I just came back from seeing Star Wars: The Force Awakens. The film felt more... gritty and heavy than previous installments, which I love. Still humorous in many places, but not to the ridiculous extent of Episode I. The characters were great! (And it's nice to see the universe has more black people than Mace Windu and Lando, lol.) Plot was partly rehashed from episodes IV-VI; arguably, I think it was better than episodes IV-VI, but still a rehash. Overall, the film was very good! I'm excited for the future of Star Wars! B+ (Patrick Hall on Facebook, December 26, 2015)
The Force Awakens did, indeed, feel gritty and heavy. It did not have the childish tone of The Phantom Menace and it did not sugarcoat the horrors of battle. This was established in the first scene when one stormtrooper—Finn—refused to take part in slaughtering innocents. The audio and visuals also felt powerful and gritty, which created a thrilling and wonderful atmosphere in which to tell the next chapter of Star Wars.
Humor was still present throughout the film, but it felt natural and added to the experience and the characters. In addition, there was quite a bit of fan service in the shape of references to prior films; it was nice to get such nods, but there may have been a few too many and they seem to be designed mostly for the first viewing, after which they may not age well.
The film had a balanced and diverse cast with actors who did a very good job. I liked the characters and their interactions quite a bit, and this may have been the strongest element of the film (along with the heavy and gritty atmosphere). Old favorites returned and great, new characters were introduced. I look forward to following their journeys in future films.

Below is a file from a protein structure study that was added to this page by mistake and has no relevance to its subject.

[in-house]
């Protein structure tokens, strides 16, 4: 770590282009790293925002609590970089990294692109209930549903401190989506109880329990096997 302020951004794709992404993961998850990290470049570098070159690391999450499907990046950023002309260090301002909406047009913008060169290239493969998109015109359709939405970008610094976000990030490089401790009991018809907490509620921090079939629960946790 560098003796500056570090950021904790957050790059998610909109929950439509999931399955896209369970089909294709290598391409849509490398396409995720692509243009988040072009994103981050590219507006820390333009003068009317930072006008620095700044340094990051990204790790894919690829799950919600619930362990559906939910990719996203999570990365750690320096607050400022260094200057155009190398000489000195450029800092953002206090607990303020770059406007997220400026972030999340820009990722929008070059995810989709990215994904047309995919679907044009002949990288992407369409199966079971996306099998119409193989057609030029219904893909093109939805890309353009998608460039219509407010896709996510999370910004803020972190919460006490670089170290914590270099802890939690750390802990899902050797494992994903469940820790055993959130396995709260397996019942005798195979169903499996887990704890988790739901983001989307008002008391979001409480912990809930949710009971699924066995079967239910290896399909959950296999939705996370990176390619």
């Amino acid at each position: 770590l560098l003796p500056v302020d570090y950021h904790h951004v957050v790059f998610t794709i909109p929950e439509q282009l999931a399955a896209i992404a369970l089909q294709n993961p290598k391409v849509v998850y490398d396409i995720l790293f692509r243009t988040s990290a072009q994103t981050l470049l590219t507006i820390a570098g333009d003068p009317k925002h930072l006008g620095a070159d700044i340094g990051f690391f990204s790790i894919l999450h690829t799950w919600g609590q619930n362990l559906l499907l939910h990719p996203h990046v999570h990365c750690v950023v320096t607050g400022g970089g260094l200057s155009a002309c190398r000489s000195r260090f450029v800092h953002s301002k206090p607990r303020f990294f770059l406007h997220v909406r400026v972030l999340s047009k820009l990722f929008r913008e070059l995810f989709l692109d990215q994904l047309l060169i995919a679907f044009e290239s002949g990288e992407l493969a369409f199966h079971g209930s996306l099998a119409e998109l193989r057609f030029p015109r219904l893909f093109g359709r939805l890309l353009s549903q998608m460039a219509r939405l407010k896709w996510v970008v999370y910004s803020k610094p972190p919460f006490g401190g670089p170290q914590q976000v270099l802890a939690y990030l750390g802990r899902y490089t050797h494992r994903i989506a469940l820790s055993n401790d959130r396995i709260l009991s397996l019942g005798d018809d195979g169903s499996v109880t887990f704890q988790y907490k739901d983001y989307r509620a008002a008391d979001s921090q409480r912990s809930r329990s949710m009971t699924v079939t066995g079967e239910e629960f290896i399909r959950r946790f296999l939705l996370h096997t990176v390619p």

One complaint I have is that the plot was partly rehashed from episodes IV through VI—only a thousand times bigger! In many ways, the plot felt fresh and interesting, but the Death Star threat was essentially borrowed once more. Instead of the Death Star, there was a new super weapon built into a planet, and the film even took the time to compare the literal size of the planet to the Death Star, just to show that this new super weapon was a much, much bigger threat. Then the "Resistance" which fights against the remnants of the Empire called the "First Order" came up with a plan to destroy the planet, which included one team taking out the shields and some pilots blowing up a critical part of the super weapon planet in order to blow the entire thing into oblivion. This was a little too familiar to Episode VI, which already was a little too familiar to Episode IV.
Arguably, I do think The Force Awakens is better than both Episodes IV and VI, but the plot was familiar, nonetheless. Based entirely on its own merit, The Force Awakens would get an A, in my book. Placed in the larger context of the series in which it is the seventh episode, the film's grade is pulled down to a B+. I definitely recommend watching The Force Awakens, and I am excited for the future of Star Wars.
Edit: I watched the film again on February 5, 2016; my girlfriend needed someone with whom to go see it. I must say it was just as enjoyable this time as the first time I watched it. The element of surprise was of course not there anymore, but it is definitely not a film to just watch once.